So what do we mean when we say natural language is structured data when talking about Natural Language Processing (NLP)? In today’s interconnected, data-driven world data is gathered in a multitude of ways and from countless sources. And while we typically see text data as lacking structure, we can find that the rules of natural language provide more structure to that data than one might imagine.
Natural Language is Structured Data, if you’re looking for it
Data can be represented and stored in many different structures depending on the nature of the data in question. We generally describe this difference in how gathered information can be stored as structured vs unstructured data. However, with the explosion of data over the last decades, this formerly binary distinction has evolved into more of a range of structure, now with terms like “semi-structured” data becoming ever more common in our language around this topic.
When comparing the two ends of this gradient scale of data structures what we typically call structured data is data stored in a rigid, tabular format that can be manipulated via mathematical functions due to its organized nature. While on the other end of this scale lies unstructured or textual data. And while textual data sits on one end of our scale, data containing natural language is not without its own kind of structure and so therefore natural language is structured data, and in a very meaningful sense.
Check out a powerful new natural language interface to your graph database / knowledge graph that enables your non-technical users to ask natural language questions right to the database itself (meet Sherlock™ from Graphable).
Raw Text Data vs. Natural Language Data
When it comes to leveraging natural language, NLP techniques are the most valuable way to derive value from data. However, people often think of NLP applying to any data which contains text. This oversimplification ignores a key aspect of the field of NLP and how its techniques are designed. NLP relies on the predictable and very structured patterns of natural language in order to extract information.
While this observation may seem trivial to seasoned NLP practitioners, it is one that is often overlooked by anyone newer to NLP and working with “unstructured” data. There is a seemingly endless amount of textual data in the world, and not all of it contains naturally occurring language. This is an important distinction as language itself is in fact very structured.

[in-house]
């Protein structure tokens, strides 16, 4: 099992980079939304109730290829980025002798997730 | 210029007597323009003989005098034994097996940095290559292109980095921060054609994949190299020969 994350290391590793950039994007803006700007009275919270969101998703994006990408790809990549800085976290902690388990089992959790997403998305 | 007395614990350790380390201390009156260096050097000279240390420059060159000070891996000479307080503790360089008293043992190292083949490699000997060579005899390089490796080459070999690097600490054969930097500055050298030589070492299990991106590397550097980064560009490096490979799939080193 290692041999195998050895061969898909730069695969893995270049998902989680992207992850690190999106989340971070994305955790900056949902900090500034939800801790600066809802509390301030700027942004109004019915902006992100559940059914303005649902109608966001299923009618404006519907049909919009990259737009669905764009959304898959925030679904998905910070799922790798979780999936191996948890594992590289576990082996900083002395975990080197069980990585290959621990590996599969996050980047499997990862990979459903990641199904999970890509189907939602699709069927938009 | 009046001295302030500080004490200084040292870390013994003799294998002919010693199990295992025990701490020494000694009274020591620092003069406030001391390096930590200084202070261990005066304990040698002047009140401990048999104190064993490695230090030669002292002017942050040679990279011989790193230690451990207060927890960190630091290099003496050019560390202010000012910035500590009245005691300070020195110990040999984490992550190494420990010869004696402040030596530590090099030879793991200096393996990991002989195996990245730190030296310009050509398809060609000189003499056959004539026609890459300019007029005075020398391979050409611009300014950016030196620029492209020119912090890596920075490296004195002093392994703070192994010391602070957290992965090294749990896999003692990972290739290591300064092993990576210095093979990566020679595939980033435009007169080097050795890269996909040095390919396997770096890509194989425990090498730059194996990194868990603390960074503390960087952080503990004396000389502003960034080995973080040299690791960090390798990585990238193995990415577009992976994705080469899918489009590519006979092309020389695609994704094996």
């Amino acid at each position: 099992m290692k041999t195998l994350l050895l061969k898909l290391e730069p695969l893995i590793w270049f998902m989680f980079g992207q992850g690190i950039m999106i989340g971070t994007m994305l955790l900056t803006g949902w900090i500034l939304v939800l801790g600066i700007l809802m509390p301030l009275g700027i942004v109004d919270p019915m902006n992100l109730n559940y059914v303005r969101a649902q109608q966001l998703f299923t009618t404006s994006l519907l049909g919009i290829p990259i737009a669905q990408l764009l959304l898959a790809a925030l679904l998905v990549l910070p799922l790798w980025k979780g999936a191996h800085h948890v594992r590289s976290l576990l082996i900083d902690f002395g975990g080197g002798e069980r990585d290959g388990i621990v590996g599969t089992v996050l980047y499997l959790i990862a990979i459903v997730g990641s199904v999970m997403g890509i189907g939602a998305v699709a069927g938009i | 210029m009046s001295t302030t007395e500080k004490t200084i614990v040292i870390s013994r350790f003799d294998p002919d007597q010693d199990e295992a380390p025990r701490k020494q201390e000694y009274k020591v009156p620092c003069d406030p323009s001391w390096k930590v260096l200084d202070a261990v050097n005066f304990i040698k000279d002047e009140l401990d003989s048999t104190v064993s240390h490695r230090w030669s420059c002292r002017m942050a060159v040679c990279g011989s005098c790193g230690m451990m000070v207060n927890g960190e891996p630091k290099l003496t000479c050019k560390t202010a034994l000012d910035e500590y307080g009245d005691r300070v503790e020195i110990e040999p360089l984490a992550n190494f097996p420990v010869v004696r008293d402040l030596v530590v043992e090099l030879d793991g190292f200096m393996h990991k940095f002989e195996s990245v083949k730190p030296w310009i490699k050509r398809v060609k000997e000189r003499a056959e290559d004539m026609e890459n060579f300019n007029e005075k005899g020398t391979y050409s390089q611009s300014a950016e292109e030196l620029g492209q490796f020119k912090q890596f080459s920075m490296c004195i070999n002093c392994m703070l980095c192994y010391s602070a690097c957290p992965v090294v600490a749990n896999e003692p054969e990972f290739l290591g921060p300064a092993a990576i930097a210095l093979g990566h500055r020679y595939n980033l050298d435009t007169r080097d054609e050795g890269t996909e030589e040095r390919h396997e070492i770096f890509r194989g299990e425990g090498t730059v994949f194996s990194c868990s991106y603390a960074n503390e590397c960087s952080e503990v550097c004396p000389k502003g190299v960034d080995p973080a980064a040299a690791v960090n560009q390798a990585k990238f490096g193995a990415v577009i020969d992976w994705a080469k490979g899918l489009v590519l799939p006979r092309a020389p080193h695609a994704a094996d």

As earliest human culture started to develop, we began to form basic structures and patterns around sounds which created the first forms of human language. This emerging structure enabled us to use patterns, tone, and pitch to encode more information into our sounds than ever before. This further enabled us to communicate faster, convey more complex concepts, and ultimately became one of the most important elements in elevating our place in the world as a species. This structure also imbues our written language with richer information than that of simple raw text which can be generated via other means than human language (e.g. digital) such as automated point of sale systems. For example:
These systems generate massive amounts of textual data lacking any real, discernible structure at the source, but it lacks the structure and meaning of natural language and is therefore ill-suited for NLP processing. Because of this distinction, it is important that we are mindful of the nature of our text– not just that it is text– as we are looking at solutions for working with our textual data. To leverage NLP, it must be natural language text data.
Natural Language is a Graph
We can also take advantage of the patterns within natural language data through the power of graph databases. By leveraging these patterns through the use of word embedding techniques such as Word2vec, we can construct a graph containing related keywords by measuring their cosine similarity. This can provide a wealth of information when examining how words are used and related to one another and to related knowledge both in and outside of our organizations. Among many other techniques unique to graph database, we can further utilize graph by applying graph algorithms such a pageRank to learn which words are most influential within a given set of documents.
This graph database schema represents only one of many ways in which graphs can capture the intrinsic structure natural language offers us when performing text analysis, since natural language is structured data in the end. If the graph world is new to you, check out our blog article “What is a Graph Database” to find out more. For additional information around graphs for NLP and how Graphable can help, be sure to check out our Neo4j Consulting to learn more.
Still learning? Check out a few of our introductory articles to learn more:
- What is a Graph Database?
- What is Neo4j (Graph Database)?
- What Is Domo (Analytics)?
- What is Hume (GraphAware)?
- Hume consulting / Hume (GraphAware) Platform
- Neo4j consulting / Graph database
- Domo consulting / Analytics - BI
We would also be happy to learn more about your current project and share how we might be able to help. Schedule a consultation with us today. We can also discuss pricing on these initial calls, including Neo4j pricing and Domo pricing. We look forward to speaking with you!